.

Test Optimality (cont.)

Optimality for tests with simple null and alternative hypotheses has been established by the Neyman-Pearson lemma.

For one-sided tests, the Neyman-Pearson lemma is also useful:

Consider the testing problem $H_{0}:\theta=\theta_{0}$ vs. $H_{1}:\theta\gt \theta_{0}$. We consider each value of the alternative hypothesis $\theta_{1}\gt \theta_{0}$. Each value yields the simple test $H_{0}:\theta=\theta_{0}$ vs. $H_{1}^{*}:\theta=\theta_{1}$. We then use the Neyman-Pearson lemma at each value of $\theta_{1}\gt \theta_{0}$. If all values of $\theta_{1}$ yield the same UMP level $\alpha$ test, then we have found the unique UMP level $\alpha$ test.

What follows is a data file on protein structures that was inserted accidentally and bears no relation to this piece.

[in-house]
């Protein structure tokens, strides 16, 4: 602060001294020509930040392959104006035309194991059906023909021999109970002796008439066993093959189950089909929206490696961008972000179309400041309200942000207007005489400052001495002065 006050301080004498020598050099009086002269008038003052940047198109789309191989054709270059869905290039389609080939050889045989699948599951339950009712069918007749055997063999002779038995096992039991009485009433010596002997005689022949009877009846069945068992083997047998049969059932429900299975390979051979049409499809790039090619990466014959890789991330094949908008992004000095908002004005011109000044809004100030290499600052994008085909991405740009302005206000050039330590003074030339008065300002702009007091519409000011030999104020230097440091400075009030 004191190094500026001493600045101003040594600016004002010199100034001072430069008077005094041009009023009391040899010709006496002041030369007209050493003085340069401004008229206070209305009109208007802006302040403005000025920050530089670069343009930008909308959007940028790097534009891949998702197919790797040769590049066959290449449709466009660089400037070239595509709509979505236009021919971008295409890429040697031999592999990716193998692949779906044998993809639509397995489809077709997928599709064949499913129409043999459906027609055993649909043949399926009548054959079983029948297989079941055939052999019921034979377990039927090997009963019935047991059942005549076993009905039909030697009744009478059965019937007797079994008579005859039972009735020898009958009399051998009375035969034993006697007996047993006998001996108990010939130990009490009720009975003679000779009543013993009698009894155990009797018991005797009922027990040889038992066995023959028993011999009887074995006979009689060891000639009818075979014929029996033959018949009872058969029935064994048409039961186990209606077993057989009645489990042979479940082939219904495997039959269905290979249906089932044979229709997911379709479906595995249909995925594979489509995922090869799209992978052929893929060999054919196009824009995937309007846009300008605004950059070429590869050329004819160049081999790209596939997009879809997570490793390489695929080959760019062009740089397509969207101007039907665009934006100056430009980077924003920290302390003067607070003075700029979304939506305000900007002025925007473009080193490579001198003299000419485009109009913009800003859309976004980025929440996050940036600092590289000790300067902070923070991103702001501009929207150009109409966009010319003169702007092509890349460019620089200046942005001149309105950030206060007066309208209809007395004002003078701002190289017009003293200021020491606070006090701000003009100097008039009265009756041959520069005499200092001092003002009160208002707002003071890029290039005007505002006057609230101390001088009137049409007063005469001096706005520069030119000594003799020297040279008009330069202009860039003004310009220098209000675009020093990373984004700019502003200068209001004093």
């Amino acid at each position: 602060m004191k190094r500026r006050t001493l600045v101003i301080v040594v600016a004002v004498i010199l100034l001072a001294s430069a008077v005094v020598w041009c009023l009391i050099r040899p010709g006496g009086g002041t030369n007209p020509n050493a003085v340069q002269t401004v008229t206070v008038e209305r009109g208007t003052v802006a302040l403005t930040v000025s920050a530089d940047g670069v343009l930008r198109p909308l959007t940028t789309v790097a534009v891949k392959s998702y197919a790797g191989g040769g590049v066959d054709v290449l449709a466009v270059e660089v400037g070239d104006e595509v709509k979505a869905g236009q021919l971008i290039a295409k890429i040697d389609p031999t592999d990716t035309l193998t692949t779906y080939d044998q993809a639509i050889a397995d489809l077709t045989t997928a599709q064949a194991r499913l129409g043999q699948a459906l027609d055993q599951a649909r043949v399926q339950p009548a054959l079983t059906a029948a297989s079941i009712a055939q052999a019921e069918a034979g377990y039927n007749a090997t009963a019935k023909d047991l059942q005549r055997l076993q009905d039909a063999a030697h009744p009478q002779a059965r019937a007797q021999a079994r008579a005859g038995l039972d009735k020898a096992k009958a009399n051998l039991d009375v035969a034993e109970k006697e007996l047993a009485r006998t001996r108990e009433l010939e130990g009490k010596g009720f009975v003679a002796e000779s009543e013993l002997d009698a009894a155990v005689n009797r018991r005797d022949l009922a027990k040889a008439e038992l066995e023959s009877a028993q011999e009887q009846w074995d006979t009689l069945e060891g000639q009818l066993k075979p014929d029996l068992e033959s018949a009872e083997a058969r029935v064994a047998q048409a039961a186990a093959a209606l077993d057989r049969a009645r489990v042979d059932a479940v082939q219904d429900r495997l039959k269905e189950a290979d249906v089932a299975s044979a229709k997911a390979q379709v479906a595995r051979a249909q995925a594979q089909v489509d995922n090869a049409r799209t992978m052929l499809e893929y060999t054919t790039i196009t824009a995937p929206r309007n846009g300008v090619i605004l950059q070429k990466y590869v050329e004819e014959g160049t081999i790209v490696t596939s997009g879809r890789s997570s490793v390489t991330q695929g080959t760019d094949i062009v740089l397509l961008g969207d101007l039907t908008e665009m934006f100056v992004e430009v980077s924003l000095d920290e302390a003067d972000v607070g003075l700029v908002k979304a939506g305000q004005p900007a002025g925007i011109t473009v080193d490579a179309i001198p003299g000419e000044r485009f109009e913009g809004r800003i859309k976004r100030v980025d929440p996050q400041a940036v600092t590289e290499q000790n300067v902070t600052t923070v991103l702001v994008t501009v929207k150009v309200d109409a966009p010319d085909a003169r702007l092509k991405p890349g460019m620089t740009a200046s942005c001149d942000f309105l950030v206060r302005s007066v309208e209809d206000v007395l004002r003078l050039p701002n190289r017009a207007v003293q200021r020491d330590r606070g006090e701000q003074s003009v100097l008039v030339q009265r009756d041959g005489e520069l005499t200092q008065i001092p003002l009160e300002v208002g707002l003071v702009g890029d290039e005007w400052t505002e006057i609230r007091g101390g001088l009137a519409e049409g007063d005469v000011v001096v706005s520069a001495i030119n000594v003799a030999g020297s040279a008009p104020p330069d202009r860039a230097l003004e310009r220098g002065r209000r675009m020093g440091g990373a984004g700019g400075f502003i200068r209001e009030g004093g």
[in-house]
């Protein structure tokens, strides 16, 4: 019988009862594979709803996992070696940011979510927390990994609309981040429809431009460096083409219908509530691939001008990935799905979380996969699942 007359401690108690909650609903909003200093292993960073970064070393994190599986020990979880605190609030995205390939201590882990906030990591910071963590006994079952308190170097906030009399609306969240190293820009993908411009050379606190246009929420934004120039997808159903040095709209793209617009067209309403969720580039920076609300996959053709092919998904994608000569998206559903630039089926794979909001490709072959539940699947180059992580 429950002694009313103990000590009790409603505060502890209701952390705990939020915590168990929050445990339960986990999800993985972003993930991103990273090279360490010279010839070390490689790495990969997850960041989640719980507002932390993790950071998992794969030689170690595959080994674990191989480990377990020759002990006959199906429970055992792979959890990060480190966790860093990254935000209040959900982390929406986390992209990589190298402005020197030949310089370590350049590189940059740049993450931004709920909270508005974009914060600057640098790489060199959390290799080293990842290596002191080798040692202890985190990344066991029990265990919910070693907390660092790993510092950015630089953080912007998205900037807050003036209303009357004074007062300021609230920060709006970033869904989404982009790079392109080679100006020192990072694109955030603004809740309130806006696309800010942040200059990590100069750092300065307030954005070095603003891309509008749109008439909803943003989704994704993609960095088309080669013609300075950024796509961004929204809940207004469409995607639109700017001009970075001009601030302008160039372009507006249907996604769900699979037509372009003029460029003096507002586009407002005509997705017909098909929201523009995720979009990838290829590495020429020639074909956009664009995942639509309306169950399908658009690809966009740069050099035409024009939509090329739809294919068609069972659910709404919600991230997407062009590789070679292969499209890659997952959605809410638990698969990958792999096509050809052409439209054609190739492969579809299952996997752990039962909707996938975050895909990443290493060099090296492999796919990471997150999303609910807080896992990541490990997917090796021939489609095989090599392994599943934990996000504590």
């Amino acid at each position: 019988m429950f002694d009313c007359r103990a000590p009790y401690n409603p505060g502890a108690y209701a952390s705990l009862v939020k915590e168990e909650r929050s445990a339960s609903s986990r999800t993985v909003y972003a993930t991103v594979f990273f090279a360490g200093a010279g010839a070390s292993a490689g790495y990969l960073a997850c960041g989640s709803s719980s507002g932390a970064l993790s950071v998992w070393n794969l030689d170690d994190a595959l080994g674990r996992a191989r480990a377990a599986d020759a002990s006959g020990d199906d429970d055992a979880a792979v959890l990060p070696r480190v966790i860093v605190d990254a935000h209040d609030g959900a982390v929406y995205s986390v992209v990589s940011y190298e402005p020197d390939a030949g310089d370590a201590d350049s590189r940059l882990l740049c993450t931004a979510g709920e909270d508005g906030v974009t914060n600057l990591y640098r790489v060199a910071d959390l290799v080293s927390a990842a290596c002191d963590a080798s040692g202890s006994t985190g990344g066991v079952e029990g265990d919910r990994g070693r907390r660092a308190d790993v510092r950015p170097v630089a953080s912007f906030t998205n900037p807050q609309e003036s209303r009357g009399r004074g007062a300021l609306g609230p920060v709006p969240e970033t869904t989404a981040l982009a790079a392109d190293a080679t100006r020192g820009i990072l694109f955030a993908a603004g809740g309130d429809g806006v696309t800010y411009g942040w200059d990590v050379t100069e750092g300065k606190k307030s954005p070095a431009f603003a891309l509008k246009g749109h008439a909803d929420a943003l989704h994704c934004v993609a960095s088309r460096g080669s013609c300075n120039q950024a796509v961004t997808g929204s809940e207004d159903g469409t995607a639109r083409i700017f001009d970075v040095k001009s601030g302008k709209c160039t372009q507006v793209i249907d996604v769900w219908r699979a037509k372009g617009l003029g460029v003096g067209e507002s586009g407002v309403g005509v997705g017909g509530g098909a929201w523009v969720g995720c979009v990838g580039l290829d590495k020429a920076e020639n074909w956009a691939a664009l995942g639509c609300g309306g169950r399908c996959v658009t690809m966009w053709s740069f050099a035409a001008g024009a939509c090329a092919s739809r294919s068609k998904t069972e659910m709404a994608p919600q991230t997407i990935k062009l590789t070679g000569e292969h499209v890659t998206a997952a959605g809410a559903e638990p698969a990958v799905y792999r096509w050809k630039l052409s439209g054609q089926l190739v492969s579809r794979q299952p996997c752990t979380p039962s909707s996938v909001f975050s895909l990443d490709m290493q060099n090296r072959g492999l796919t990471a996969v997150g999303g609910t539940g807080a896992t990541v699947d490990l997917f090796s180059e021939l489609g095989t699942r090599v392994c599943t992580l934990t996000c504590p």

The lemma implies that:

• If these tests coincide for all values of $\theta_{1}\gt \theta_{0}$, then the UMP test is $\frac{f\left(\left.x\right|\theta_{1}\right)}{f\left(\left.x\right|\theta_{0}\right)}\gt k$.
• If the tests do not coincide for all values of $\theta_{1}\gt \theta_{0}$, then no UMP level $\alpha$ test exists.

When we say that the tests coincide for all values of $\theta_{1}\gt \theta_{0}$, we mean that no matter the specific value of $\theta_{1}$, we will obtain the same exact test. This will be clearer with the following example.